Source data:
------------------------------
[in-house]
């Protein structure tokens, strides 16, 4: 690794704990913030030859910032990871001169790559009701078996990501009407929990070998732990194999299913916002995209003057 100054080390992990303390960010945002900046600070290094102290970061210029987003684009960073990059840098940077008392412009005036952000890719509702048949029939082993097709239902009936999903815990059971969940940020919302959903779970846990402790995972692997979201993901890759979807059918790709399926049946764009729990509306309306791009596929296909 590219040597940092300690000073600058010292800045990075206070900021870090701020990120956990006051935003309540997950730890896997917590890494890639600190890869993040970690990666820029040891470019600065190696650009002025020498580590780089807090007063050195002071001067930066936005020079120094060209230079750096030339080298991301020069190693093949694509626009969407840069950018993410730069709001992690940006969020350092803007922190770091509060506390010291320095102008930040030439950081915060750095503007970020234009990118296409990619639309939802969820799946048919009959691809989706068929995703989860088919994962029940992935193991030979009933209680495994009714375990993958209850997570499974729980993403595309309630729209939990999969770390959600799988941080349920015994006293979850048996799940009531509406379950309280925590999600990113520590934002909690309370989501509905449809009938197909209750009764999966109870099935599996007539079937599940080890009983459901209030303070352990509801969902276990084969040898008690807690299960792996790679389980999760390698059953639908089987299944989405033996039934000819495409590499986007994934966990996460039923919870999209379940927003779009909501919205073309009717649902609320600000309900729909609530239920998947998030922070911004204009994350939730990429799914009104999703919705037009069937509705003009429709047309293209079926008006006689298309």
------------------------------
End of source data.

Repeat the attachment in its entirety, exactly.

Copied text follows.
[in-house]
């Protein structure tokens, strides 16, 4: 690794704990913030030859910032990871001169790559009701078996990501009407929990070998732990194999299913916002995209003057 100054080390992990303390960010945002900046600070290094102290970061210029987003684009960073990059840098940077008392412009005036952000890719509702048949029939082993097709239902009936999903815990059971969940940020919302959903779970846990402790995972692997979201993901890759979807059918790709399926049946764009729990509306309306791009596929296909 590219040597940092300690000073600058010292800045990075206070900021870090701020990120956990006051935003309540997950730890896997917590890494890639600190890869993040970690990666820029040891470019600065190696650009002025020498580590780089807090007063050195002071001067930066936005020079120094060209230079750096030339080298991301020069190693093949694509626009969407840069950018993410730069709001992690940006969020350092803007922190770091509060506390010291320095102008930040030439950081915060750095503007970020234009990118296409990619639309939802969820799946048919009959691809989706068929995703989860088919994962029940992935193991030979009933209680495994009714375990993958209850997570499974729980993403595309309630729209939990999969770390959600799988941080349920015994006293979850048996799940009531509406379950309280925590999600990113520590934002909690309370989501509905449809009938197909209750009764999966109870099935599996007539079937599940080890009983459901209030303070352990509801969902276990084969040898008690807690299960792996790679389980999760390698059953639908089987299944989405033996039934000819495409590499986007994934966990996460039923919870999209379940927003779009909501919205073309009717649902609320600000309900729909609530239920998947998030922070911004204009994350939730990429799914009104999703919705037009069937509705003009429709047309293209079926008006006689298309």